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Land of Hope and Glory

By Dr. Selwyn R. Cudjoe
April 04, 2008

Last week when I alluded to my double allegiance to Christian and Yoruba religious practices that attended my growing up in Tacarigua I wanted to suggest that religion, be it of the European or African variety, structures our imaginative and emotional lives and how we behave in our society. The English understood what it took to discipline a population and how to make a people see things through their (the colonizers') eyes.

At my primary school, each morning from nine to ten, was devoted to religious education. Under the guidance of the principal, each student was taught the tenets of the Christian religion and we learned our catechisms from the Book of Common Prayer. We were told about the divinity of Jesus Christ, the virtues of the King and how to honor "our betters lowly and reverently." In other words, we were taught to be good servants of the Crown and devoted children of Jesus Christ.

This emphasis on religious training involved a desire to prevent our descent into "savagery" and to teach us to embrace civility. Charles Taylor, a Canadian philosopher, observes that attempts to discipline a population and reduce it to order "almost always had a religious component, [and] required people to hear sermons, or learn catechism." How it could be otherwise, he asks, "in a civilization where good conduct was inseparable from religion?"

There can be no doubt that the senseless murders that occur in the black communities; the descending levels of educational achievement among black students; and the irresponsible attitudes of some of our parents suggest an absence of civility-a lack of concern for our brothers and our sisters--and a lack of empathy for others. We have also failed to feed our people with the spiritual food that is necessary for their existence and/or moral uplift.

If we wish to change this trend we must decide what kind of ideological construct we want to establish to inform the behavior of our young people. It might be argued that any such regeneration must allot a central place to the cultivation of civility in society, beginning with the behavior of our legislators right down to our teachers, our lawyers, and our doctors, just to name a few of the central players that shape behavior in our society.

To be sure, the cultivation of an ordered society involves the development of the arts and sciences and suggests "the development of rational moral self-control; and also, crucially, taste, manners, refinement; in short sound education and polite manners." In fact, what transpired during my growing up was equivalent to the cultivation of our imagination and emotional knowledge and a desire to set some standards that we could take into adulthood.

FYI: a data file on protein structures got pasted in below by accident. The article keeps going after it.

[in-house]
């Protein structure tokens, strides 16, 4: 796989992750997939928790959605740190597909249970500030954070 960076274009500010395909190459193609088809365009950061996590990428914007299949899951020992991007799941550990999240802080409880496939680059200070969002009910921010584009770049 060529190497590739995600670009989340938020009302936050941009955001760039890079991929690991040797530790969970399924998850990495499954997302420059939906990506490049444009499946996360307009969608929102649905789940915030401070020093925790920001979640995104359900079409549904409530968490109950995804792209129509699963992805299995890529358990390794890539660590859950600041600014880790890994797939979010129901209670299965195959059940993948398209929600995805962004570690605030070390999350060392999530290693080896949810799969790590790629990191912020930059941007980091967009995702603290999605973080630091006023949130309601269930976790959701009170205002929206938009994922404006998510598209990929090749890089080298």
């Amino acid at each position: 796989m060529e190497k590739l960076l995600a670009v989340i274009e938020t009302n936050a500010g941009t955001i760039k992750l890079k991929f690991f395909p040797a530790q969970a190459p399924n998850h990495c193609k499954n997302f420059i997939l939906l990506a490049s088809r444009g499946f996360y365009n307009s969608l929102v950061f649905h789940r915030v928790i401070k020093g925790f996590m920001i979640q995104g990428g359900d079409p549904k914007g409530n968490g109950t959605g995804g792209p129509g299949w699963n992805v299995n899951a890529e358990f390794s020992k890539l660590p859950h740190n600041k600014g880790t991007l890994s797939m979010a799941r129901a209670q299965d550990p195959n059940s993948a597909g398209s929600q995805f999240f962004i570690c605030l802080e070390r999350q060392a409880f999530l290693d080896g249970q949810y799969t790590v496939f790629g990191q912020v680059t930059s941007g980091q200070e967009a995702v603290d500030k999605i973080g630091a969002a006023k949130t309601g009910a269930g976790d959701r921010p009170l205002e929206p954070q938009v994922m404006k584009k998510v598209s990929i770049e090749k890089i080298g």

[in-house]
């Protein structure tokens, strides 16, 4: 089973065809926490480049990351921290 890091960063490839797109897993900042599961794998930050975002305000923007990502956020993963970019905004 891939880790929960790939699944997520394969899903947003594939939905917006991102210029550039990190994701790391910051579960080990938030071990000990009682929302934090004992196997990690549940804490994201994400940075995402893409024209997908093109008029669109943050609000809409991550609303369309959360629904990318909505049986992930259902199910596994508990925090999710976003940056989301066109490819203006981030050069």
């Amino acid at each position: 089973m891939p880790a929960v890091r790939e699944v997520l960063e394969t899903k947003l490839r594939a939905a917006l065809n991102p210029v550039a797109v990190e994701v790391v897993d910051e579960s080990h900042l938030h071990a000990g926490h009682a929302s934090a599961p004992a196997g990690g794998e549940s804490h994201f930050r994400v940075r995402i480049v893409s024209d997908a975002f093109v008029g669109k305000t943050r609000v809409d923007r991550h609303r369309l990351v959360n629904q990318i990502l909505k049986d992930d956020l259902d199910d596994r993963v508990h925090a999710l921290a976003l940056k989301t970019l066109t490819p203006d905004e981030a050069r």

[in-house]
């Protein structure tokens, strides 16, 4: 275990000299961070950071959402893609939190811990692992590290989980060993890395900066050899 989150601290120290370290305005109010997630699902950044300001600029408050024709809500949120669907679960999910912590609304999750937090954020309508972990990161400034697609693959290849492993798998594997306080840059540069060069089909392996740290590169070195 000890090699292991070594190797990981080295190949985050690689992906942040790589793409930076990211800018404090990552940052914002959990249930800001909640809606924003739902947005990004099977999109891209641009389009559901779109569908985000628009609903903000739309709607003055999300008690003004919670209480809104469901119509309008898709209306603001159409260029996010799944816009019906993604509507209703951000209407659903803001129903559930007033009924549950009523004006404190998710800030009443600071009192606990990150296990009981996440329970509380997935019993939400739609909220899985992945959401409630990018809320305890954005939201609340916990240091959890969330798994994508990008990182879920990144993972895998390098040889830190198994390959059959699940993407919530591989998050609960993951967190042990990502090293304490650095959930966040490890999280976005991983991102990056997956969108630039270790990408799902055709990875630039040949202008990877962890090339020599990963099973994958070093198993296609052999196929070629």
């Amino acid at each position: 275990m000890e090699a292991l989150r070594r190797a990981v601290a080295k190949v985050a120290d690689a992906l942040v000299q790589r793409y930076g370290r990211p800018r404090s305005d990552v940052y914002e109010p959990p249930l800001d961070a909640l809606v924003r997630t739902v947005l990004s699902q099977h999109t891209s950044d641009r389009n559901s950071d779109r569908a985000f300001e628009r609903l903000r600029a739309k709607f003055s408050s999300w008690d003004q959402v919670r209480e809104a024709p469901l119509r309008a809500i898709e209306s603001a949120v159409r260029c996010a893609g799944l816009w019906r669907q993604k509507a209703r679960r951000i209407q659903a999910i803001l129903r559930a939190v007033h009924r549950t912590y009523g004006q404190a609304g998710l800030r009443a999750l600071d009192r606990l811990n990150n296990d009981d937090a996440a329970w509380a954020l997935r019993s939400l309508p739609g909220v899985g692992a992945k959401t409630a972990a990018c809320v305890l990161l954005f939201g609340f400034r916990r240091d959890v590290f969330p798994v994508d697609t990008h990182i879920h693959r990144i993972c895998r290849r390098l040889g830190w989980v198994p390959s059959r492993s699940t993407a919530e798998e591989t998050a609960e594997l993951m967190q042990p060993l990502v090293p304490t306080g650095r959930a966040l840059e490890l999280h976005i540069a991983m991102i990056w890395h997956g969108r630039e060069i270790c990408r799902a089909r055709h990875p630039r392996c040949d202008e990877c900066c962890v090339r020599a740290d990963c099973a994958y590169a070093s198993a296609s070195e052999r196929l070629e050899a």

The hour that the Anglican authorities devoted to religious education had a purpose. They sought to make us more like them, citizens who were committed to their values. Such an ordering produced certain benefits: one could walk peacefully at night; one felt relatively safe in one's home; the criminal element was certainly kept a bay; the arts and sciences flourished and even our carnival served its function. It even allowed us to pour scorn at the social order and for two glorious days to descent into chaos only to return to order and "civility" via our receipt of ashes on Ash Wednesday.

The problem with our contemporary republican order is that we have not outlined an ideological program to fill the vacuum that the colonizers left. Apart from a fleeting nationalism, we have not created any public, religious, cultural or social programs to discipline the minds of our young people and point them to some form of common and/or shared values. Although I am aware that we cannot impose national values by fiat, it is necessary to recognize that part of our continuing problems lay in our inability to cultivate our social, cultural and religious capital and set certain standards for our young people.

Man, as the Bible says, cannot live by bread alone.

We may not have liked colonialism-and none of us wishes that those days never return-- but the British did an excellent job of indoctrinating its subjects though its schools and its churches. Even at sixty five, I can still remember the British patriotic song, "Land of Hope and Glory, Mother of the Free,/How shall we extol thee, who are born of thee? Wider still and wider shall thy bounds be set;/ God, who made thee mighty, make thee mightier yet," that was rammed down our throats.

The British recognized that you trained a child as you wanted it to grow and these values never left no matter how old a person became. Today, I am not too sure if there is any patriotic song, anthem or catechism that a Trinbagonian child will remember or any set of positive values that would excite his imagination when he reaches sixty five.

As we survey the contemporary scene, we might not be wrong if we opined, the problem, dear Brutus, lies more in our mode of indoctrination than in the amount of guns that pass through our country.

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